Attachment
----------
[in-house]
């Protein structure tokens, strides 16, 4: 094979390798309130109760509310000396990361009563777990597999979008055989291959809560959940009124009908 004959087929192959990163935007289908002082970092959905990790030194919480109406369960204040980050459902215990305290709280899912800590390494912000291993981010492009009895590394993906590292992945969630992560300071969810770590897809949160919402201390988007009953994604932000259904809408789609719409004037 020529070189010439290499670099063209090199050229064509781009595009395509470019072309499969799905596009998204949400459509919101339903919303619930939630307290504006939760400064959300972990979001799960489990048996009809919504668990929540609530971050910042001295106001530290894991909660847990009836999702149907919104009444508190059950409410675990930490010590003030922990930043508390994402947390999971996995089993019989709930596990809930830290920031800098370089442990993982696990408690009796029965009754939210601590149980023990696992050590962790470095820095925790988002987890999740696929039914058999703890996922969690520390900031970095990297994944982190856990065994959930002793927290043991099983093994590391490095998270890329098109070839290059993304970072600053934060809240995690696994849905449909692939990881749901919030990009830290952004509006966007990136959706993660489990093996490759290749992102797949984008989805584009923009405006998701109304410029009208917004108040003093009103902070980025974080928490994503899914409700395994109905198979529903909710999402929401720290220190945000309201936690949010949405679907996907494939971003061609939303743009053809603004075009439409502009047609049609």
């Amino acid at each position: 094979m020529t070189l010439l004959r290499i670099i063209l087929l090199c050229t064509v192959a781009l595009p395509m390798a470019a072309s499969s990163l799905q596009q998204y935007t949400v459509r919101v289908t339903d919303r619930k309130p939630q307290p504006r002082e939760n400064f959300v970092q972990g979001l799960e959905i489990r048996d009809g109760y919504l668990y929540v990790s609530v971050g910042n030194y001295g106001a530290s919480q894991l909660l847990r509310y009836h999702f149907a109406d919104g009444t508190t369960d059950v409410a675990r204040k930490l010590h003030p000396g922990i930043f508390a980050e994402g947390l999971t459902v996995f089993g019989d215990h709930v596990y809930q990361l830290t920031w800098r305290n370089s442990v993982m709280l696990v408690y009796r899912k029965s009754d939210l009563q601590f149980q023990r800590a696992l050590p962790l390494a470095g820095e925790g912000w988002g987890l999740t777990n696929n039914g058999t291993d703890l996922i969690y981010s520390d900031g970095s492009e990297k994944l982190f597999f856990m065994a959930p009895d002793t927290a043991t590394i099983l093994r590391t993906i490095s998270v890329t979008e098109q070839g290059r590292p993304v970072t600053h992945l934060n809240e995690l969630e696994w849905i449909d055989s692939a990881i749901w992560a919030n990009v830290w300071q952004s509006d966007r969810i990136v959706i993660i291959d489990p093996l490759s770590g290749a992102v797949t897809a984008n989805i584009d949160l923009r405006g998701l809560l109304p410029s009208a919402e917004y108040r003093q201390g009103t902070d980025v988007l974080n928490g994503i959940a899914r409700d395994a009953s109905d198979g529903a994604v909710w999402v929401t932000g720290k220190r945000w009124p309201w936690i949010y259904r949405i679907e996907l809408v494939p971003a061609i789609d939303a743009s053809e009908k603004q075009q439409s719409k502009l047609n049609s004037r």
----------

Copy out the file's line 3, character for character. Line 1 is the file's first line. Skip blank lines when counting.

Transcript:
């Amino acid at each position: 094979m020529t070189l010439l004959r290499i670099i063209l087929l090199c050229t064509v192959a781009l595009p395509m390798a470019a072309s499969s990163l799905q596009q998204y935007t949400v459509r919101v289908t339903d919303r619930k309130p939630q307290p504006r002082e939760n400064f959300v970092q972990g979001l799960e959905i489990r048996d009809g109760y919504l668990y929540v990790s609530v971050g910042n030194y001295g106001a530290s919480q894991l909660l847990r509310y009836h999702f149907a109406d919104g009444t508190t369960d059950v409410a675990r204040k930490l010590h003030p000396g922990i930043f508390a980050e994402g947390l999971t459902v996995f089993g019989d215990h709930v596990y809930q990361l830290t920031w800098r305290n370089s442990v993982m709280l696990v408690y009796r899912k029965s009754d939210l009563q601590f149980q023990r800590a696992l050590p962790l390494a470095g820095e925790g912000w988002g987890l999740t777990n696929n039914g058999t291993d703890l996922i969690y981010s520390d900031g970095s492009e990297k994944l982190f597999f856990m065994a959930p009895d002793t927290a043991t590394i099983l093994r590391t993906i490095s998270v890329t979008e098109q070839g290059r590292p993304v970072t600053h992945l934060n809240e995690l969630e696994w849905i449909d055989s692939a990881i749901w992560a919030n990009v830290w300071q952004s509006d966007r969810i990136v959706i993660i291959d489990p093996l490759s770590g290749a992102v797949t897809a984008n989805i584009d949160l923009r405006g998701l809560l109304p410029s009208a919402e917004y108040r003093q201390g009103t902070d980025v988007l974080n928490g994503i959940a899914r409700d395994a009953s109905d198979g529903a994604v909710w999402v929401t932000g720290k220190r945000w009124p309201w936690i949010y259904r949405i679907e996907l809408v494939p971003a061609i789609d939303a743009s053809e009908k603004q075009q439409s719409k502009l047609n049609s004037r």